History of the Department

The historical roots of Sinology in Olomouc can be traced back to the Moravian Jesuit and Czech missionary at the Chinese Court Karel Slavíčka (1678 – 1735), and it is he who is considered to be the first Czech Sinologist.  He was primarily interested in the fields of Mathematics, Astronomy and Music, and his expertise was also demonstrated by his activity at the University of Olomouc, where he taught Mathematics, Hebrew and later in 1713 when he became professor of Mathematics.

Soon after the end of the Second World War and the subsequent re-opening of tertiary institutions, Sinology was for the first time established as an independent field of study at the University.  In 1946 both Sinology and Indology first began to be taught at the Philosophical Faculty (Faculty of Arts), Palacký University in Olomouc.  The impetus for the establishment of these new fields stemmed partly from the interests of Josef Ludvík Fischer in Oriental studies and partly from the desire to establish connections with Asian countries, which in the context of the contemporary international political climate was deemed to be considerably advantageous.  However, the Oriental fields of study really started to blossom thanks to two external lecturers from Prague.  These were professor of Indology Vincenc Lesný (who became the Dean of the PhF UP) and Professor of Sinology Jaroslav Prušek (who lead the field).  Jaroslav Prušek also brought with him his student Augustin Palát, with whom he conducted Sinology lectures and seminars in Olomouc.  However, at the beginning of the 50’s both lecturers were subsequently forced to relocate back to Prague after careless reorganization by the then leadership of the University.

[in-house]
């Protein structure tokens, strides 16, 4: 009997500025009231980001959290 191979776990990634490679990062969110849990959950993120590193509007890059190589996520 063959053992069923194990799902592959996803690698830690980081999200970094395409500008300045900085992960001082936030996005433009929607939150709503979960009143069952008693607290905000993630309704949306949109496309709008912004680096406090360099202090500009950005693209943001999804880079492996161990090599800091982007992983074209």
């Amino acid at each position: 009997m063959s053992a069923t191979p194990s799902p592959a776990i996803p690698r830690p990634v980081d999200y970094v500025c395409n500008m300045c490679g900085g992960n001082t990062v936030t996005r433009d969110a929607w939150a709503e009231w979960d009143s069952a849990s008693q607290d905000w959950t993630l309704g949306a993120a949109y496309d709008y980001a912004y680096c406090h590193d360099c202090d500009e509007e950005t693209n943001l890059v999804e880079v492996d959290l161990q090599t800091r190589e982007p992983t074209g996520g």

In 1991, through the initiatives of Professor Josef Jařab, the former Rector of UP, preparations for the re-establishment of the field of Chinese Philology began.  This was actualized by the head of the Department of Romance Languages, Professor PhDr. Jiři Černý, CSc., who in the September of 1993 established the field as part of the newly created Office of the Far East, at the Department of Romance Languages.  In October 1994 Mgr. David Uher started working at the field of Chinese Philology, and later in 2002 successfully completed his doctorate at the Nanking University thus earning his PhD.   In the spring of 1998 PhDr. Oldřich Švarný, CSc. was named associate professor at the PhF UP, and two years later became a full professor. Also, in 1993 the field of Japanese Philology was established.  From June 2001 the head of the Japanese division has been Mgr. Ivona Barešová, Ph.D.

In 2002 the Office of the Far East became known as the Department of Asian Studies (DAS) headed by Dr. David Uher.

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